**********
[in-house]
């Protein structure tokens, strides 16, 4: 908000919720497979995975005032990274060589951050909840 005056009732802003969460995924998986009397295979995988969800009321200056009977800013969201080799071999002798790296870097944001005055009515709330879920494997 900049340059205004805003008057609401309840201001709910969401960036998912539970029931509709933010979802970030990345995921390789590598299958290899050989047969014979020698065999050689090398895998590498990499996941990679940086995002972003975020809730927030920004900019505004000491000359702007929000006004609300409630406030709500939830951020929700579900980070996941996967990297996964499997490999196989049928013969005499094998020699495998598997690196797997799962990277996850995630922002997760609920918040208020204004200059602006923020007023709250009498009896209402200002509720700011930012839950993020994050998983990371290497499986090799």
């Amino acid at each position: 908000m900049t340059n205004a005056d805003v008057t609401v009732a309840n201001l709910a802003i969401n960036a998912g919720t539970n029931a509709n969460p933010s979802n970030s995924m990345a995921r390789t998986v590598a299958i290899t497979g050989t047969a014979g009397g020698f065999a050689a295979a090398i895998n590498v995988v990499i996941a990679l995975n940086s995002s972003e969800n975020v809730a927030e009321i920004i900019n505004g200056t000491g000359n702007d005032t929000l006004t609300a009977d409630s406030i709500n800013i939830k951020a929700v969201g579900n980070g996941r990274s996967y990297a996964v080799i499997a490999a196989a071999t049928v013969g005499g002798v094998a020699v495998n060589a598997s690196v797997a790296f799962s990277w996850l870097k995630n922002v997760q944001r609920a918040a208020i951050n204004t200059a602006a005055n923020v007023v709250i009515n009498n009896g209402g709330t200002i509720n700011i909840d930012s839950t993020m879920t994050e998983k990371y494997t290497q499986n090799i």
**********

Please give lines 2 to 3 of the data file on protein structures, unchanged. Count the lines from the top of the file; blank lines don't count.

């Protein structure tokens, strides 16, 4: 908000919720497979995975005032990274060589951050909840 005056009732802003969460995924998986009397295979995988969800009321200056009977800013969201080799071999002798790296870097944001005055009515709330879920494997 900049340059205004805003008057609401309840201001709910969401960036998912539970029931509709933010979802970030990345995921390789590598299958290899050989047969014979020698065999050689090398895998590498990499996941990679940086995002972003975020809730927030920004900019505004000491000359702007929000006004609300409630406030709500939830951020929700579900980070996941996967990297996964499997490999196989049928013969005499094998020699495998598997690196797997799962990277996850995630922002997760609920918040208020204004200059602006923020007023709250009498009896209402200002509720700011930012839950993020994050998983990371290497499986090799």
């Amino acid at each position: 908000m900049t340059n205004a005056d805003v008057t609401v009732a309840n201001l709910a802003i969401n960036a998912g919720t539970n029931a509709n969460p933010s979802n970030s995924m990345a995921r390789t998986v590598a299958i290899t497979g050989t047969a014979g009397g020698f065999a050689a295979a090398i895998n590498v995988v990499i996941a990679l995975n940086s995002s972003e969800n975020v809730a927030e009321i920004i900019n505004g200056t000491g000359n702007d005032t929000l006004t609300a009977d409630s406030i709500n800013i939830k951020a929700v969201g579900n980070g996941r990274s996967y990297a996964v080799i499997a490999a196989a071999t049928v013969g005499g002798v094998a020699v495998n060589a598997s690196v797997a790296f799962s990277w996850l870097k995630n922002v997760q944001r609920a918040a208020i951050n204004t200059a602006a005055n923020v007023v709250i009515n009498n009896g209402g709330t200002i509720n700011i909840d930012s839950t993020m879920t994050e998983k990371y494997t290497q499986n090799i």